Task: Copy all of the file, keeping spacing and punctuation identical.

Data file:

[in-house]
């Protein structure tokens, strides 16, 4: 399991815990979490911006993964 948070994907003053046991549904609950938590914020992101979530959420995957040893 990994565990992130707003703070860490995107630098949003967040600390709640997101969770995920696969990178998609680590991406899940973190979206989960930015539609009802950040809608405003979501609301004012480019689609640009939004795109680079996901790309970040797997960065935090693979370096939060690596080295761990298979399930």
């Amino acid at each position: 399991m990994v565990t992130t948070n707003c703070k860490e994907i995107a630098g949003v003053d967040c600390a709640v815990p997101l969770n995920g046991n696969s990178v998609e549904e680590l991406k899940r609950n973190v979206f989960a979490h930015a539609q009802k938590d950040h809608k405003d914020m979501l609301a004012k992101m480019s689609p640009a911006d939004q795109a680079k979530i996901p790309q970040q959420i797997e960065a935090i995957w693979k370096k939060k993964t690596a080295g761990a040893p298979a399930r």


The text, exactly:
[in-house]
């Protein structure tokens, strides 16, 4: 399991815990979490911006993964 948070994907003053046991549904609950938590914020992101979530959420995957040893 990994565990992130707003703070860490995107630098949003967040600390709640997101969770995920696969990178998609680590991406899940973190979206989960930015539609009802950040809608405003979501609301004012480019689609640009939004795109680079996901790309970040797997960065935090693979370096939060690596080295761990298979399930």
């Amino acid at each position: 399991m990994v565990t992130t948070n707003c703070k860490e994907i995107a630098g949003v003053d967040c600390a709640v815990p997101l969770n995920g046991n696969s990178v998609e549904e680590l991406k899940r609950n973190v979206f989960a979490h930015a539609q009802k938590d950040h809608k405003d914020m979501l609301a004012k992101m480019s689609p640009a911006d939004q795109a680079k979530i996901p790309q970040q959420i797997e960065a935090i995957w693979k370096k939060k993964t690596a080295g761990a040893p298979a399930r």